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Before the Acts of Union 1707 that merged the Kingdom of Scotland with the Kingdom of England (to form the Kingdom of Great Britain), Scotland had an independent parliament with a legislature known as the Three Estates. Initial Scottish proposals in the negotiation over the Union suggested a devolved Parliament be retained in Scotland, but this was not accepted by the English negotiators.
For the next three hundred years, Scotland was directly governed by the Parliament of the United Kingdom, at Westminster, and the lack of a Scottish Parliament remained an important element in Scottish national identity. Suggestions for a 'devolved' Parliament were made before 1914, but were shelved due to the outbreak of the First World War. A sharp rise in nationalism in Scotland during the late 1960s fuelled demands for some form of home rule or complete independence, and prompted the incumbent Labour Government of Harold Wilson to set up the Kilbrandon Commission to consider the UK Constitution in 1969. One of the principal objectives of the commission was to examine ways of enabling more self-government for Scotland, within the unitary state of the United Kingdom. Kilbrandon published his report in 1973 recommending the establishment of a directly elected Scottish Assembly to legislate for the majority of domestic Scottish affairs.
During this time, the discovery of oil in the North Sea and the following "It's Scotland's oil" campaign of the Scottish National Party (SNP) resulted in rising support for Scottish independence, as well as the SNP. The party argued that the revenues from the oil were not benefitting Scotland as much as they should. The combined effect of these events led to Prime Minister Wilson committing his government to some form of devolved legislature in 1974. However, it was not until 1978 that final legislative proposals for a Scottish Assembly were passed by the United Kingdom Parliament.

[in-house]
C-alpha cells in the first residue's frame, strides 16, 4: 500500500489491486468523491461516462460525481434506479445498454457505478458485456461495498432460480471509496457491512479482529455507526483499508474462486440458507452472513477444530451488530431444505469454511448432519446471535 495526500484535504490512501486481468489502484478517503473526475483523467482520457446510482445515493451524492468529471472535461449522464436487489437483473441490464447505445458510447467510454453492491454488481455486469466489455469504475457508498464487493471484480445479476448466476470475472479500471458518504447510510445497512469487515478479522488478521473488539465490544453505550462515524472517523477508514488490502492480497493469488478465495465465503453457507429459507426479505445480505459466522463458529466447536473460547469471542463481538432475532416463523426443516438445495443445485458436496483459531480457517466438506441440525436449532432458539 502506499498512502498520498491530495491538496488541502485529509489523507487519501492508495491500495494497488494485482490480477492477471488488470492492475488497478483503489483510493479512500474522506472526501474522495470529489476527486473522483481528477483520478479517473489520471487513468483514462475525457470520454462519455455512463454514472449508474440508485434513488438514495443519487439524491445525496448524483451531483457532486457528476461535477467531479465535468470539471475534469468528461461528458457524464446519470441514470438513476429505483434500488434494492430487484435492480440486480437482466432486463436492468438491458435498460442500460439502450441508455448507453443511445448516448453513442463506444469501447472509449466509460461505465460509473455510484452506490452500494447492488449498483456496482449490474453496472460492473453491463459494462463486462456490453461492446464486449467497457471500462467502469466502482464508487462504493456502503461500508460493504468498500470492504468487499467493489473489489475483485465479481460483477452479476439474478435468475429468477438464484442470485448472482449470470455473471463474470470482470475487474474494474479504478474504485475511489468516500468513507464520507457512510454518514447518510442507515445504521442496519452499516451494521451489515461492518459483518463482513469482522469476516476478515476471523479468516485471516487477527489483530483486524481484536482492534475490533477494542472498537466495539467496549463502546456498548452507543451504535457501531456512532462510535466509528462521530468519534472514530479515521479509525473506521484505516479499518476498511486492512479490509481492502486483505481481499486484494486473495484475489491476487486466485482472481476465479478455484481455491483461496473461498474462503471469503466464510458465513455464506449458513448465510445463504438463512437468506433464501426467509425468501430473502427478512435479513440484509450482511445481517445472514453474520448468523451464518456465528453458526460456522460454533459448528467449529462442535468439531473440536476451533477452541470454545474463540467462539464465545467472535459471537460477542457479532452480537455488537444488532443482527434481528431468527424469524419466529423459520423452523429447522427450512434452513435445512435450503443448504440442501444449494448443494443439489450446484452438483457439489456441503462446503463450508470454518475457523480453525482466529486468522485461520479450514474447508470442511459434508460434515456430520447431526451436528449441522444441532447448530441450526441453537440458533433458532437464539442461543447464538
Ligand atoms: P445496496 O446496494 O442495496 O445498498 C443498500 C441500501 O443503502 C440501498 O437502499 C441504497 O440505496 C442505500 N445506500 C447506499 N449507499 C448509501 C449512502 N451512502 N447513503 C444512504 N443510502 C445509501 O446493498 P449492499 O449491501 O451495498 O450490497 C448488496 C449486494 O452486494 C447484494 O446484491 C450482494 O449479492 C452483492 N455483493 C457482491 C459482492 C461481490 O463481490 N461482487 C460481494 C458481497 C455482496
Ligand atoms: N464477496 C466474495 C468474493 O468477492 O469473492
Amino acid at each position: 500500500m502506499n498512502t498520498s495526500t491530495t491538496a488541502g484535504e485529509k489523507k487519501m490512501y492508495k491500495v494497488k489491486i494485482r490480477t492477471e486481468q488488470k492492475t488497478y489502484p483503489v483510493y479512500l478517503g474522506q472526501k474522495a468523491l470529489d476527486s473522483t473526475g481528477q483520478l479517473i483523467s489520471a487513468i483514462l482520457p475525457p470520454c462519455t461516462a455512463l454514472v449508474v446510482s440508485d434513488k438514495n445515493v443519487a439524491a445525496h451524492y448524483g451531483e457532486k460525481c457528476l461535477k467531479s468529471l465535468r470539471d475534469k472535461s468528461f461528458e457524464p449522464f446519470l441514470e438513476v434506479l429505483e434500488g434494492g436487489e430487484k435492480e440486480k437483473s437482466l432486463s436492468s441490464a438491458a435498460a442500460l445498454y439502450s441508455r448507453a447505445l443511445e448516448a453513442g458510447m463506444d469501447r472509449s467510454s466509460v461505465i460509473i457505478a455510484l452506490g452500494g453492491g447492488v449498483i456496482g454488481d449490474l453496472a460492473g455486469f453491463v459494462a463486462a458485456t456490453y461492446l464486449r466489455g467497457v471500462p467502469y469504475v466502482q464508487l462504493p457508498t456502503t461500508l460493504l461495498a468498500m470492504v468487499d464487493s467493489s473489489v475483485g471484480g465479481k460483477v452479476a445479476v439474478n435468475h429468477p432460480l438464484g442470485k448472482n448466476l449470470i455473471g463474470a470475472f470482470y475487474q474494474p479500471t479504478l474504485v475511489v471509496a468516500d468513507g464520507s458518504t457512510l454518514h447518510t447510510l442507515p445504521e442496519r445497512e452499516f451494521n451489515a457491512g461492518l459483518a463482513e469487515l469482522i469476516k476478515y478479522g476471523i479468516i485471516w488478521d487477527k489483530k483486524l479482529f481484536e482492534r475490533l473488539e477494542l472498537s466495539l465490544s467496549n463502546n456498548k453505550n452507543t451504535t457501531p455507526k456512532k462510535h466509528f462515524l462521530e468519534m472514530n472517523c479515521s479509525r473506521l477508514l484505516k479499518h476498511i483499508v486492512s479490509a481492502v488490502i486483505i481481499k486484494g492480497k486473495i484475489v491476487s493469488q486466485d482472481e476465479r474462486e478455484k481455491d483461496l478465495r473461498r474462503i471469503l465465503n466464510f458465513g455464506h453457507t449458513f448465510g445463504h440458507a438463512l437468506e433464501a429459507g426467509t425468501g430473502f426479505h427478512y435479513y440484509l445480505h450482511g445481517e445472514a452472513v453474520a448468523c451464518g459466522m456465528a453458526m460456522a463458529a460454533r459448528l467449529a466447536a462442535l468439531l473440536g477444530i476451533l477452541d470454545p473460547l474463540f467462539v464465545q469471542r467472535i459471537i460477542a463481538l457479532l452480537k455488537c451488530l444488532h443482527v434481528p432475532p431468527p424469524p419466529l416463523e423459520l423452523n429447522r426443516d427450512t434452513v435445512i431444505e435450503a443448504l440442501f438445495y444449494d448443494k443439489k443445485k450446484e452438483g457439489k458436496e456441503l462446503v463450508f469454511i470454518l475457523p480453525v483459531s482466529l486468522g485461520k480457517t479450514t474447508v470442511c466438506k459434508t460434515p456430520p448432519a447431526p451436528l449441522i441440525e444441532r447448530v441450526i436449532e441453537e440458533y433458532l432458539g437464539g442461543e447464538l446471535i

Under the terms of the Scotland Act 1978, an elected assembly would be set up in Edinburgh provided that the majority of the Scottish electorate voted for it in a referendum to be held on 1 March 1979 that represented at least 40% of the total electorate. The 1979 Scottish devolution referendum to establish a devolved Scottish Assembly failed. Although the vote was 51.6% in favour of a Scottish Assembly, this figure did not equal the 40% of the total electorate threshold deemed necessary to pass the measure, as 32.9% of the eligible voting population did not, or had been unable to, vote.
Throughout the 1980s and 1990s, demand for a Scottish Parliament grew, in part because the government of the United Kingdom was controlled by the Conservative Party, while Scotland itself elected relatively few Conservative MPs. In the aftermath of the 1979 referendum defeat, the Campaign for a Scottish Assembly was initiated as a pressure group, leading to the 1989 Scottish Constitutional Convention with various organisations such as Scottish churches, political parties and representatives of industry taking part. Publishing its blueprint for devolution in 1995, the Convention provided much of the basis for the structure of the Parliament.
Devolution became part of the platform of the Labour Party which, in May 1997, took power under Tony Blair. In September 1997, the 1997 Scottish devolution referendum was put to the Scottish electorate and secured a majority in favour of the establishment of a new devolved Scottish Parliament, with tax-varying powers, in Edinburgh. An election was held on 6 May 1999, and on 1 July of that year power was transferred from Westminster to the new Parliament.
Read more about this topic: Scottish Parliament
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